ARTBA: Number of U.S. structurally deficient bridges drops to 55,710

Updated Feb 18, 2017
Champ Clark Bridge, Pike County, Missouri and Pike County, IllinoisChamp Clark Bridge, Pike County, Missouri and Pike County, Illinois

The American Road & Transportation Builders Association’s (ARTBA) analysis of the 2016 National Bridge Inventory from the Federal Highway Administration shows the number of structurally deficient bridges in the U.S. has dropped to 55,710 from 58,500 shown in the previous report.

Even though the figure has dropped, this still represents 1,276 miles of structurally deficient bridges if they were positioned end-to-end, a distance that would stretch halfway between New York and Los Angeles, ARTBA says.

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And, says ARTBA chief economist Allison Premo Black, this rate of reduction would still necessitate more than 20 years to replace or repair all the existing bridges in this condition.

Black, who conducted the analysis, says 28 percent of bridges are more than 50 years old and have not had any major reconstruction work during that span of time.

“America’s highway network is woefully underperforming. It is outdated, overused, underfunded and in desperate need of modernization,” Black reports. â€śState and local transportation departments haven’t been provided the resources to keep pace with the nation’s bridge needs.”

ARTBA says bridge decks and support structure are rated on a scale of zero to nine. The higher the number, the better the bridge condition. A bridge rated as a nine is considered in “excellent” condition, while a bridge rated as four or below is considered structurally deficient and in need of repair.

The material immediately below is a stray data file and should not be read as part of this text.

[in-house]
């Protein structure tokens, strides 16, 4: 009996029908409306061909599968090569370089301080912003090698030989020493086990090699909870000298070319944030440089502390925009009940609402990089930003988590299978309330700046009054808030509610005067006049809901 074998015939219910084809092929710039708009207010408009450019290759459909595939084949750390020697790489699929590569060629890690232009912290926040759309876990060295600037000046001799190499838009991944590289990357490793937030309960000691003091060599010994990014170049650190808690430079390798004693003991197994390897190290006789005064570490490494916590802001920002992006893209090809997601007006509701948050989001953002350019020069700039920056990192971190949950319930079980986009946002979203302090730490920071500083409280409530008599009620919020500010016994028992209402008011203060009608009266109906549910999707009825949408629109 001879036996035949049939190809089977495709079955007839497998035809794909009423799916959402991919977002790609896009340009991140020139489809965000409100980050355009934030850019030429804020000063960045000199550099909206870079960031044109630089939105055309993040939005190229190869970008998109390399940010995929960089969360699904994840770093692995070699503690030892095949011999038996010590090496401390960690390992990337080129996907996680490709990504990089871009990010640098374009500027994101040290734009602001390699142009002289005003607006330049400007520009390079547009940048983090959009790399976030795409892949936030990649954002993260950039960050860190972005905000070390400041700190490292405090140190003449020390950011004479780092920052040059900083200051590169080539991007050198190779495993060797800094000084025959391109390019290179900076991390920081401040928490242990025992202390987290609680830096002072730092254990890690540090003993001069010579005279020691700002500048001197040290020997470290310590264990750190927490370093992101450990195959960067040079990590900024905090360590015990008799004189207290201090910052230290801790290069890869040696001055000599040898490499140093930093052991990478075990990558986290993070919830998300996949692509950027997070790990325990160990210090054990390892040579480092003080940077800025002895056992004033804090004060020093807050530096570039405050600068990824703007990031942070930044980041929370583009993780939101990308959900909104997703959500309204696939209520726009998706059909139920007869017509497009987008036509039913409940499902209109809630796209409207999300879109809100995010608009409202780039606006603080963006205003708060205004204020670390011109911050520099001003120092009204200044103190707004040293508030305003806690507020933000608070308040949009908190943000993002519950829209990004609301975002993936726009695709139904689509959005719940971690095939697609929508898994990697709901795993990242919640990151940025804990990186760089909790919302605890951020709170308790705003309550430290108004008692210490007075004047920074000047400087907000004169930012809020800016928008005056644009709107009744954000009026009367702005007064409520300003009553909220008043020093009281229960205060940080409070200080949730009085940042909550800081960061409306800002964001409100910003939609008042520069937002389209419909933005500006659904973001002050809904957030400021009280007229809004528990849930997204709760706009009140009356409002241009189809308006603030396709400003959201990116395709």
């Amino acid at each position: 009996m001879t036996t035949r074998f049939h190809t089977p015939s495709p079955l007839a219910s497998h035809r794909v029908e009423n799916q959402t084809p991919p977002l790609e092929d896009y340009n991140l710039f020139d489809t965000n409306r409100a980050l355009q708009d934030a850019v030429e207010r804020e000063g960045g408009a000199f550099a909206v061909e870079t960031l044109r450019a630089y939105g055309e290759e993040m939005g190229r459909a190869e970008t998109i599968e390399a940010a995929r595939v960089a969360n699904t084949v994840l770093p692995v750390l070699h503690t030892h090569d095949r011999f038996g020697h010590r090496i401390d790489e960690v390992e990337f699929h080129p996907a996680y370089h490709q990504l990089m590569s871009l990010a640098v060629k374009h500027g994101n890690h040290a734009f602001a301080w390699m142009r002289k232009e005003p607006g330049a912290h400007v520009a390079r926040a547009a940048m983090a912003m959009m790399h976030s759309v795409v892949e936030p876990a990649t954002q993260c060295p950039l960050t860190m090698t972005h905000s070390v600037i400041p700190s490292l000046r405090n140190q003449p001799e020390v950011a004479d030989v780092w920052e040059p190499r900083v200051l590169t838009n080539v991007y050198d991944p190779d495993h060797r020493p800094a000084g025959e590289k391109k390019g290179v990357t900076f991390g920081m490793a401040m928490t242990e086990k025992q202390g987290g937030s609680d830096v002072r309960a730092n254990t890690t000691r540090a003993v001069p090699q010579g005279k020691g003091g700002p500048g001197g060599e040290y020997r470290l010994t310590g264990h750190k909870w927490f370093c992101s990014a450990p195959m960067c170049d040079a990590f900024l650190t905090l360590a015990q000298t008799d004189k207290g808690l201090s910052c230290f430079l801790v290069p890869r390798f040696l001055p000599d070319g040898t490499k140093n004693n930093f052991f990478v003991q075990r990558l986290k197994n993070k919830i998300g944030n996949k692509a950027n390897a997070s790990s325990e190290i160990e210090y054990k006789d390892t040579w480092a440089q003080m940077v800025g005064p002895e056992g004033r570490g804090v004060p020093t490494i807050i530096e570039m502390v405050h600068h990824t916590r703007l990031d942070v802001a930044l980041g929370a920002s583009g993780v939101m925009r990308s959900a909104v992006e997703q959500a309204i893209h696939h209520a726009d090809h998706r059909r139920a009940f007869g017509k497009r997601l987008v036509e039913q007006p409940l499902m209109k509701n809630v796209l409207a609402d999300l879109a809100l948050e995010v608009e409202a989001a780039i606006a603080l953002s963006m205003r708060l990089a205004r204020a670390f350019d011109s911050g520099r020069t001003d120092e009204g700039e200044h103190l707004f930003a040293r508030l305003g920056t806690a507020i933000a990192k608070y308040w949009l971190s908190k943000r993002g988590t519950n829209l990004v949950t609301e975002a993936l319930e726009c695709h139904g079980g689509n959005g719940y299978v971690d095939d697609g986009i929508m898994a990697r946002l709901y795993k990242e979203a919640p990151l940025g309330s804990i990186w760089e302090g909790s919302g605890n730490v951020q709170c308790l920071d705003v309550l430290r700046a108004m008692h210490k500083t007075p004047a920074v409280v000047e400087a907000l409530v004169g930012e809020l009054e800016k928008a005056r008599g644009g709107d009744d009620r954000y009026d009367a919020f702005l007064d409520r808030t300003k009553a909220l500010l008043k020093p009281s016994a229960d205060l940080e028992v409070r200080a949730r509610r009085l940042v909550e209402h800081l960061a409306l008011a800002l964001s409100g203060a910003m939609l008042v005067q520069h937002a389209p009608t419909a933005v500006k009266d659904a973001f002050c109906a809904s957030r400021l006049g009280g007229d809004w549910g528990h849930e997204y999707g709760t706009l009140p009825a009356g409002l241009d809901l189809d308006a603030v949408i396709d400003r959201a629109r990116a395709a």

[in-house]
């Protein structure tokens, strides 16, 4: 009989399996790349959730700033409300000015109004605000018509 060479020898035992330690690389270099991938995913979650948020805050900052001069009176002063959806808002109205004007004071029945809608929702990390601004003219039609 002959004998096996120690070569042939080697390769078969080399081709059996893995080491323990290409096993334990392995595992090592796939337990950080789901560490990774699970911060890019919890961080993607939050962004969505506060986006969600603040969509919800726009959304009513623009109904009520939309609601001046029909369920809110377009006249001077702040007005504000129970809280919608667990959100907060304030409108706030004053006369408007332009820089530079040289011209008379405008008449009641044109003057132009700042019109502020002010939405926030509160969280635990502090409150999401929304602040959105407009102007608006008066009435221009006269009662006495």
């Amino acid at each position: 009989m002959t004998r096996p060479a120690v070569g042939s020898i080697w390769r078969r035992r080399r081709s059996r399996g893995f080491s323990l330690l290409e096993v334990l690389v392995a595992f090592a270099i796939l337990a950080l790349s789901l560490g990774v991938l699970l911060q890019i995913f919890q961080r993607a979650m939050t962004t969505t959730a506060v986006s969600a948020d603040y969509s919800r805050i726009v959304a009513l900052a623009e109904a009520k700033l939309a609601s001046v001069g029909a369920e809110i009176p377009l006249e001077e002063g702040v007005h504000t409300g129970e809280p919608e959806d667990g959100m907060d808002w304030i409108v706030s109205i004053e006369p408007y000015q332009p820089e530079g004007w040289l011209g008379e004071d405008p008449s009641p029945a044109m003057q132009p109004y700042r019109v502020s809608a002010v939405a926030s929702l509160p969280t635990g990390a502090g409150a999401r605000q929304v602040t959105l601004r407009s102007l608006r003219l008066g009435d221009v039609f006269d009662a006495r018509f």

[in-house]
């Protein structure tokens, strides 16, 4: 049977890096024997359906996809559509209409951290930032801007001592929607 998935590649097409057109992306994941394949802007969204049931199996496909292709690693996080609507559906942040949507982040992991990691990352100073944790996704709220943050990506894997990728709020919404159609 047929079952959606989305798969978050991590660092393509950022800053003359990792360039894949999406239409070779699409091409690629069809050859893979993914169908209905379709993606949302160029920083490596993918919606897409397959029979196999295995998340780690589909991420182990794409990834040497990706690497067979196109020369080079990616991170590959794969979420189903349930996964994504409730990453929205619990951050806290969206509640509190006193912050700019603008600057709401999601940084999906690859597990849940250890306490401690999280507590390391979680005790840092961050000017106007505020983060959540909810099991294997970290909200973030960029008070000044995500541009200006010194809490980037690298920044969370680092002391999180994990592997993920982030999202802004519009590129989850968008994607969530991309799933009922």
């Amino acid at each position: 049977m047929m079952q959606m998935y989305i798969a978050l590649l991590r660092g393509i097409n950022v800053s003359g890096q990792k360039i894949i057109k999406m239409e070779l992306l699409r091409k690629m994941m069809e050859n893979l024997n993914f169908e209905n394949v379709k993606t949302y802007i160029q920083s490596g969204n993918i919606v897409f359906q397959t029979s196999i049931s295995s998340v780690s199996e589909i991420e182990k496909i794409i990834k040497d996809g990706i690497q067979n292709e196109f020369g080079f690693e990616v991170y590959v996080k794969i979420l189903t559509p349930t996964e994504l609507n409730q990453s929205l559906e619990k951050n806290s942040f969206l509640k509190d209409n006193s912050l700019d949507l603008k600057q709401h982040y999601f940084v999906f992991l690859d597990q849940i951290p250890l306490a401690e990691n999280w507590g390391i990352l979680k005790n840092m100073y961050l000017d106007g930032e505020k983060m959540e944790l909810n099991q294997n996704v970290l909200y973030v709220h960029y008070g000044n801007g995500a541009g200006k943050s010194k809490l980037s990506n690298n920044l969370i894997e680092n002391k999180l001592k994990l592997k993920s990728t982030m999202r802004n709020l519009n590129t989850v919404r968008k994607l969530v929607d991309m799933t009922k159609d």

Other significant findings from the analysis include:

  • 1,900 structurally deficient bridges are on the Interstate Highway System.
  • The average age of a structurally deficient bridge is 67 years, compared to 39 years for non-deficient bridges.
  • 41 percent of U.S. bridges (250,406) are more than 40 years old and have not had major reconstruction work.
  • Iowa (4,968), Pennsylvania (4,506), Oklahoma (3,460), Missouri (3,195), Nebraska (2,361), Illinois (2,243), Kansas (2,151), Mississippi (2,098), Ohio (1,942) and New York (1,928) have the most structurally deficient bridges.
  • The District of Columbia (9), Nevada (31), Delaware (43), Hawaii (64) and Utah (95) have the least.
  • Eight states have at least 15 percent of their total bridges rated as structurally deficient, including Rhode Island (25 percent), Iowa (21 percent), Pennsylvania (20 percent), South Dakota (20 percent), West Virginia (17 percent), Nebraska (15 percent), North Dakota (15 percent) and Oklahoma (15 percent.

ARTBA’s bridge analysis is available at and includes data by state and congressional district, including rankings and locations of the 250 most heavily traveled structurally deficient bridges and the top 25 most heavily traveled in each state.

Our 2016 Better Roads Bridge Inventory report, with an interactive map providing number of bridges in both structural deficient and functionally obsolete condition for each state, is available here.